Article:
Bookings are now available for travel through March 26, 2022.

Air traffic control services to continue for Canadian communities

OTTAWA,ON, April 15, 2021 /CNW/ – NAV CANADA confirmed today that it will maintain air traffic control service to Canadian communities, including Fort McMurray AB, Prince George BC, Regina SK, Saint-Jean QC, Sault Ste. Marie ON, Whitehorse YT and Windsor ON.

Last fall, NAV CANADA launched 29 aeronautical studies in an effort to safely streamline its operations, ensuring that air navigation services align with market demand. After considerable consultation with airlines, airports, industry associations, local officials and internal stakeholders, NAV CANADA has elected to limit changes to services across the country. 

NAV CANADA is committing that there will be no site closures at air traffic control towers or flight service stations across the country. In addition, the Company will suspend aeronautical studies currently underway related to remote or northern locations until further notice.

“Stakeholder engagement is at the heart of NAV CANADA’s aeronautical study process. The valuable input we have received indicates that a balanced approach is warranted as the industry navigates the ongoing pandemic. We are proactively taking these steps to maintain a consistent level of service as the aviation industry and our many partners shift their focus to recovery,” said Ray Bohn, President and CEO.

The aeronautical studies, which are still in progress, will consider other alternatives to safely streamline operations, including changes to hours of operation. Aeronautical studies that were related to hours of operation from the outset or that are related to Remote Aerodrome Advisory Services will also continue, except for those pertaining to remote or northern locations.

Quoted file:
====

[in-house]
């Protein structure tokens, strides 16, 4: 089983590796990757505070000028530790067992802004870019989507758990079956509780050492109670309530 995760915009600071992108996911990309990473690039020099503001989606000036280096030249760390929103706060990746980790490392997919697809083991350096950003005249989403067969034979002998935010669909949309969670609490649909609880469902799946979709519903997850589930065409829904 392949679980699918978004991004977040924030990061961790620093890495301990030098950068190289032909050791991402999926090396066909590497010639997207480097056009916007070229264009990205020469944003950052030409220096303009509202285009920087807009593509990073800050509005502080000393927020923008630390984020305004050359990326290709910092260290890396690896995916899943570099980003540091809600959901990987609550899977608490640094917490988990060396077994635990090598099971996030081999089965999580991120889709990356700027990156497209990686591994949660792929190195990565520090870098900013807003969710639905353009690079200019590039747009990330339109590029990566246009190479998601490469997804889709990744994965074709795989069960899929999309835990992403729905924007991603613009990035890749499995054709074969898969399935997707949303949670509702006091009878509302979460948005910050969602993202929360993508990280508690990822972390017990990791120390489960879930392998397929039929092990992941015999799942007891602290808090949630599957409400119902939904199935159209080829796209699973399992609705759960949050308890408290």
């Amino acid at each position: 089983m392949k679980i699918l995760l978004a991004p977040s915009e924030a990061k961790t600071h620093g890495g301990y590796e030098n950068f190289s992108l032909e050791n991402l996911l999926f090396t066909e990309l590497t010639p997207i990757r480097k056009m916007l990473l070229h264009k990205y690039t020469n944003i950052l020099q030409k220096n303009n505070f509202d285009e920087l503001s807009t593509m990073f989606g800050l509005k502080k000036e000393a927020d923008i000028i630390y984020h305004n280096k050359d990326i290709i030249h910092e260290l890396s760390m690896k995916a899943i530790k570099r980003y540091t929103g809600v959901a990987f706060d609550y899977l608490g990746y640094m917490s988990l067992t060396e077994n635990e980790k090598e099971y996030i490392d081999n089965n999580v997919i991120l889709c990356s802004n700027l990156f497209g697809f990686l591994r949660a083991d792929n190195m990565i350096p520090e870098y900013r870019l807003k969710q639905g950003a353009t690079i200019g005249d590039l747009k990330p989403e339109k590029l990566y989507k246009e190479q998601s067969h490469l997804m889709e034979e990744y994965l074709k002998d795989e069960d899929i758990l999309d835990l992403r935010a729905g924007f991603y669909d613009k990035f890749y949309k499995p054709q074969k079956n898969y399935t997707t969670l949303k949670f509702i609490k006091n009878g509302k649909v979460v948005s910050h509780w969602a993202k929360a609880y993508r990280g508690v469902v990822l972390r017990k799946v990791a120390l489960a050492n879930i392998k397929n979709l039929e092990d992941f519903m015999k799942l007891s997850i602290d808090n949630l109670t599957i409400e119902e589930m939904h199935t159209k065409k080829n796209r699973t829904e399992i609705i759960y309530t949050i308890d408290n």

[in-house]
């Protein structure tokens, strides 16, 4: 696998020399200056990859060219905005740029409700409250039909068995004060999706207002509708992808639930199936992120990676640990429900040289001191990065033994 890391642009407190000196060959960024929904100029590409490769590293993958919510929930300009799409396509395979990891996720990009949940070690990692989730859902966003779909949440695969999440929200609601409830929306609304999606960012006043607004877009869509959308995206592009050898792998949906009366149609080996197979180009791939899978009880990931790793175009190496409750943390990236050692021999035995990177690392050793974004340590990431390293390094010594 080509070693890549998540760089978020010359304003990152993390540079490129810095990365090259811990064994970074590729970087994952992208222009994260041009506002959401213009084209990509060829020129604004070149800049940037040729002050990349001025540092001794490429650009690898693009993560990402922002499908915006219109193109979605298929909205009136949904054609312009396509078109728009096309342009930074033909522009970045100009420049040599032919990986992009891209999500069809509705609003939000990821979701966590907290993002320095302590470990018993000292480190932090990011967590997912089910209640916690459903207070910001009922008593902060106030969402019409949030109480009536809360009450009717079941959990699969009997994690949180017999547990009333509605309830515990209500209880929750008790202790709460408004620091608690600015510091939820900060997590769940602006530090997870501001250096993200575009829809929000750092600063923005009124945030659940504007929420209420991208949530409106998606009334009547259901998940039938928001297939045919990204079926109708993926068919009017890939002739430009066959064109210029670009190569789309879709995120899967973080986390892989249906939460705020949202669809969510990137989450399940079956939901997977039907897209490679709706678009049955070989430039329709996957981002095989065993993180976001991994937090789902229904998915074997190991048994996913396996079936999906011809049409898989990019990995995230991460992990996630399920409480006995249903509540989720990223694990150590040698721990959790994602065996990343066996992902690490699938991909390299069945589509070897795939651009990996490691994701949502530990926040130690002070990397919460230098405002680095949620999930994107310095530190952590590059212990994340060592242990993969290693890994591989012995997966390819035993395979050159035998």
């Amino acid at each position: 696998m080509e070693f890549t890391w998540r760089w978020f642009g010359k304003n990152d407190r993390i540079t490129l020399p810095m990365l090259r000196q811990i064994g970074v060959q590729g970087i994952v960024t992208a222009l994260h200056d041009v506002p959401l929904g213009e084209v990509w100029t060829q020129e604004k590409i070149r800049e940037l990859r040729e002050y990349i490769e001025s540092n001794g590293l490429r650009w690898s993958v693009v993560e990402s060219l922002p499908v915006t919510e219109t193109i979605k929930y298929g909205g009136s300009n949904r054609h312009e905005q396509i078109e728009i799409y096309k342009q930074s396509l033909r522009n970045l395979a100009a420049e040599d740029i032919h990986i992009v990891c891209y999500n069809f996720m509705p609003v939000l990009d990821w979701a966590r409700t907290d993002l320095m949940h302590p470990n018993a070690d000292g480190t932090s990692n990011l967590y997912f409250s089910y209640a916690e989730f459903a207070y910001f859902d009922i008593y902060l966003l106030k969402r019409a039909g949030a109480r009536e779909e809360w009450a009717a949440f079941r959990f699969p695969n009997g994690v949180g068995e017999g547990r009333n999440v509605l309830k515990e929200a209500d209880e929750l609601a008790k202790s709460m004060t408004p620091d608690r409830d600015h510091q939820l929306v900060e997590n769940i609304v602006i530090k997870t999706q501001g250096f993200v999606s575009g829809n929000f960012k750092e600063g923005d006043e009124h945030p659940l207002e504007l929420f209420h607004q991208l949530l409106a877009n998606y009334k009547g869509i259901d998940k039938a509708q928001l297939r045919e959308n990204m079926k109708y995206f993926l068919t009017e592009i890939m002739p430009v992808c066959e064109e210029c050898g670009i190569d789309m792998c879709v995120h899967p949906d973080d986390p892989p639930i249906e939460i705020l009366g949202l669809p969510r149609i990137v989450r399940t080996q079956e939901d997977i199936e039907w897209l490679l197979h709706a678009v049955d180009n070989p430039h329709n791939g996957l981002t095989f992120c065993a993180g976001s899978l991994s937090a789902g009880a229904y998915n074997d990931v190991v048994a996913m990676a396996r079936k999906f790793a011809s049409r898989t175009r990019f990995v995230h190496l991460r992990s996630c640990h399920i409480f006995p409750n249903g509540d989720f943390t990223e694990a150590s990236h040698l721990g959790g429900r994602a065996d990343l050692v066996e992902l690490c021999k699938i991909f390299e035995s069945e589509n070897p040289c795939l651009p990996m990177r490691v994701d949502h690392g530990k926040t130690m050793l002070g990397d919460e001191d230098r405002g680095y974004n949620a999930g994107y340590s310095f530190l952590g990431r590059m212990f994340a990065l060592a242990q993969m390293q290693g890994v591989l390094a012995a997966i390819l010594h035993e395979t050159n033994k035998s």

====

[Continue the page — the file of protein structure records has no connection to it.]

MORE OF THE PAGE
To enhance stakeholder awareness and input, NAV CANADA will be undertaking a Notice of Proposal process that will afford stakeholders an additional opportunity to provide feedback on NAV CANADA’s specific recommendations.  

NAV CANADA remains unwavering in its commitment to safety, and any changes to the delivery of our services will be first and foremost evaluated in this context. The Company will continue to provide the air navigation services required to support industry today and throughout recovery.

Quick Facts

  • A private, non-profit corporation, NAV CANADA provides air traffic control, airport advisory services, weather briefings and aeronautical information services for more than 18 million square kilometers of Canadian domestic and oceanic airspace.
  • Under the Civil Air Navigation Services Commercialization Act, NAV CANADA recovers its operating expense through service charges from its customers on a breakeven basis. Its customers include airlines, air cargo operators, air charter operators, air taxis, helicopter operators, and business and general aviation.
  • Aeronautical Studies consider all relevant factors, including traffic volume, mix and distribution throughout the day; weather; airport and airspace configuration; surface activity; and the efficiency requirements of operators using the service. Formal consultation with stakeholders is central to all Aeronautical Studies.